Author Topic: WTF - Where's the Foam?  (Read 177 times)

Online Richard

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WTF - Where's the Foam?
« on: May 22, 2020, 04:36:22 AM »
I generally use liquid yeast and pick it up at my local homebrew shop, but it is closed now and I have been ordering everything online. I live fairly close to the MoreBeer California warehouse and my shipments don't spend much time in transit. I have ordered liquid yeast in an ice pack and had it arrive still quite cold. My last batch was a different story. I was brewing a British Brown Ale and I ordered a pack of WY1335 British Ale II, which arrived quite warm.

I made a starter with it to make sure it was viable, and the starter seemed to go OK. I never saw any krausen, but my starters often don't foam up. I did see bubbles being generated, and I finished with more yeast than I had at the start, so I thought things were fine. When I fermented the beer I never saw any krausen -- not a bit. I have never encountered this before and was concerned, but the airlock was bubbling away. After a couple of days it smelled strongly of sulfur, although that went away after a few days. It finally got to around 70% attenuation for an FG of 1.015, which was a bit high but acceptable. I eventually bottled the beer and was unimpressed with the flavor at that time, but it wasn't awful. After a week or so the beer is fully carbonated but it has basically no foam. With an aggressive pour it foams up a bit but it is thin and watery foam that falls down immediately, almost like pouring a cola. The beer doesn't taste awful, and some people even like it. I have a hard time judging because I am not a fan of that style in the first place and was brewing it for someone else.

I have heard that yeast health is important to making good foam, and I guess I just demonstrated that for my first time. Until I can once again go to the store to buy liquid yeast that I know has been kept properly refrigerated I am going to stick with powdered yeast.
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Offline BrewBama

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WTF - Where's the Foam?
« Reply #1 on: May 22, 2020, 12:26:42 PM »
I’m not sure this has anything to do with your issue but there’s an old podcast with Dr Bamforth where he discusses foam. I don’t remember everything he said but I do recall he spoke about positives and negatives when it comes to foam and head retention.  There’s a lot to it evidently because he wrote a book on the subject.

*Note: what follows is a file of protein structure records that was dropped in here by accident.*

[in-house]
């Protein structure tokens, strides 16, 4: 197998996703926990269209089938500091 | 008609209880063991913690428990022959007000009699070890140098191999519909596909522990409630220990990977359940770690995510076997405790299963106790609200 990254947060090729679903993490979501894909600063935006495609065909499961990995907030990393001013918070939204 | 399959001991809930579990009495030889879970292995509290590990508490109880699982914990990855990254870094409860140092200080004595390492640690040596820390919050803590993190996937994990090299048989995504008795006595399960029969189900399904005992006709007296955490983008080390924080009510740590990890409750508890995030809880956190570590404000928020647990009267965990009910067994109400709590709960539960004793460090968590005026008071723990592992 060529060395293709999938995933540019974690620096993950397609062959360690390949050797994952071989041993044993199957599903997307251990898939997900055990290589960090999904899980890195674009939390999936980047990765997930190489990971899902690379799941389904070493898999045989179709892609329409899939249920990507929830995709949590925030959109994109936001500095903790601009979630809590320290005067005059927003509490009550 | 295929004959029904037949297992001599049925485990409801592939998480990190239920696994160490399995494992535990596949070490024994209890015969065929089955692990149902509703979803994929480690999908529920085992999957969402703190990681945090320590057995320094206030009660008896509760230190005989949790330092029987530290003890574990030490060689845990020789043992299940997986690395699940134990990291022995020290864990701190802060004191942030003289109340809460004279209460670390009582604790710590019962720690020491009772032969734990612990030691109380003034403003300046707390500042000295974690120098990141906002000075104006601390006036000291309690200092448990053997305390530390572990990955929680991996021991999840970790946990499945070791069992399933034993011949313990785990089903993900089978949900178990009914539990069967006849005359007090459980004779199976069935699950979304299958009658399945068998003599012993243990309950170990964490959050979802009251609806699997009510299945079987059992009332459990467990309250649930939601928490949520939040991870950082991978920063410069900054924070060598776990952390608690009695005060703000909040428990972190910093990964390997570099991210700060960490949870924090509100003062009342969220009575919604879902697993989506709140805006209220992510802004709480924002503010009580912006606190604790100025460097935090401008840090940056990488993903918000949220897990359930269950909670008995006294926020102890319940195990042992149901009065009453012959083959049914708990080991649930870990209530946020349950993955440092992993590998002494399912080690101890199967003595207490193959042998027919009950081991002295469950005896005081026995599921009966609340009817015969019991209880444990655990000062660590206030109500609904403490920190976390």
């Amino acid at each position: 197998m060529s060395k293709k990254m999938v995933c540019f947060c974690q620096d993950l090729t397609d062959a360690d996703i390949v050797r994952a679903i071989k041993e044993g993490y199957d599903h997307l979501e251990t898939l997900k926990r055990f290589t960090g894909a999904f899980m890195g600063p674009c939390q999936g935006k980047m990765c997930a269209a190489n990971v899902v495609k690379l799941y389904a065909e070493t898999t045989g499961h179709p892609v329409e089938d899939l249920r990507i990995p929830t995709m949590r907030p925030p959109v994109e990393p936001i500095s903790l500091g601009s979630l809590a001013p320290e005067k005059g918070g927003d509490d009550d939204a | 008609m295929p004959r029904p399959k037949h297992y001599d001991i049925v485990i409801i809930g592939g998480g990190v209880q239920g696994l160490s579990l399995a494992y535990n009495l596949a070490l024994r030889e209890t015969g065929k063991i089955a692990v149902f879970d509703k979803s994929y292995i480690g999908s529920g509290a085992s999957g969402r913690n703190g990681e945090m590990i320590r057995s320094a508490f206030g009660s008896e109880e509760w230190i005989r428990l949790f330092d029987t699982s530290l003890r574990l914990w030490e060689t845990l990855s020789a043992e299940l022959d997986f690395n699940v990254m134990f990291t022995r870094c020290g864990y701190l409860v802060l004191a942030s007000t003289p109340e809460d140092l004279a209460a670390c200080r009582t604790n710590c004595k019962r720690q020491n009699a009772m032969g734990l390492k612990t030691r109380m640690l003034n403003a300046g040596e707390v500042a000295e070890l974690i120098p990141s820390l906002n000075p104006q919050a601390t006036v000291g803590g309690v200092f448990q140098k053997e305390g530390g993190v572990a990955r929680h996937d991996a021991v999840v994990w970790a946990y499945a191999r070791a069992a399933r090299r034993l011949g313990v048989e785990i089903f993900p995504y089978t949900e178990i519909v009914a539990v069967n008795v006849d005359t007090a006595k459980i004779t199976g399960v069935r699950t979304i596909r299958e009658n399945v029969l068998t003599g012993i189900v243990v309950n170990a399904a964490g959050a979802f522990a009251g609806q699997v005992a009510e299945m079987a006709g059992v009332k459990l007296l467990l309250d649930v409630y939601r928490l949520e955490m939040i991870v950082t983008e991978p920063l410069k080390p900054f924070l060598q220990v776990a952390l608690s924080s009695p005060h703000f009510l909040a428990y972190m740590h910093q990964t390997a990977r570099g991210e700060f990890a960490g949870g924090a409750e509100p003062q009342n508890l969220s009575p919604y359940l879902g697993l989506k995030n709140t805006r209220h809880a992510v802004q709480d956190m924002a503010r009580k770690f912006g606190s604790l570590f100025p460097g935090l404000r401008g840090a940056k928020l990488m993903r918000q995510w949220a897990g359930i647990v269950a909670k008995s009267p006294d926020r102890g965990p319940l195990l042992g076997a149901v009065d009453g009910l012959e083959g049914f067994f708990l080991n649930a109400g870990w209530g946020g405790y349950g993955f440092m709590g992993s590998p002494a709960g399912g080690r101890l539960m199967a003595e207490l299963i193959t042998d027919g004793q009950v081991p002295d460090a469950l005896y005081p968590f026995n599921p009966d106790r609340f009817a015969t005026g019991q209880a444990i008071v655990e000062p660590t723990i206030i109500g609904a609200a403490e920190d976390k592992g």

Some of the positives: higher bitterness, all malt and/or wheat, higher mash temp, lower pH, and probably a bunch of others.

I remember he mentioned how a beer is poured to release the CO2 to create the foam, let it dry, then pour to the top.  This reminds me of the ‘proper pour’ videos.

He also mentioned negatives such as certain detergents or fats remaining in the glass after washing it. ...and higher alcohol beers have less foam. I’ve heard some of the Low Oxygen guys battle too much foam because their processes nearly eliminate all the lipids (fats) in their beers.

I’m wondering if your ‘bad’ yeast produced some of these fats as it was decaying. Does the beer taste soapy?


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« Last Edit: May 22, 2020, 02:14:08 PM by BrewBama »
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Online denny

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Re: WTF - Where's the Foam?
« Reply #2 on: May 22, 2020, 01:47:20 PM »
Chris Colby wrote am great article for BYO years back on the relationship between fermentation/yeast health and beer foam.  It lives only in the Wayback these days.  I'll dig up the link and post it later.
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Online Richard

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Re: WTF - Where's the Foam?
« Reply #3 on: May 22, 2020, 10:25:33 PM »
This was a new recipe, so I can't compare to a previous batch, but I have never had this problem before. The recipe was based on: https://www.homebrewersassociation.org/homebrew-recipe/amahls-english-brown-ale/ with the addition of 8 oz of Golden Naked Oats (which should have helped the foam, not hurt it).

I used my standard procedures with mash temp of 152, mash pH measured at 5.37, fermented at 67 F. The only thing that really stands out to me is the yeast. I don't detect a soapy taste, just the brown malt and a light roasted flavor with a touch of nuttiness from the oats.
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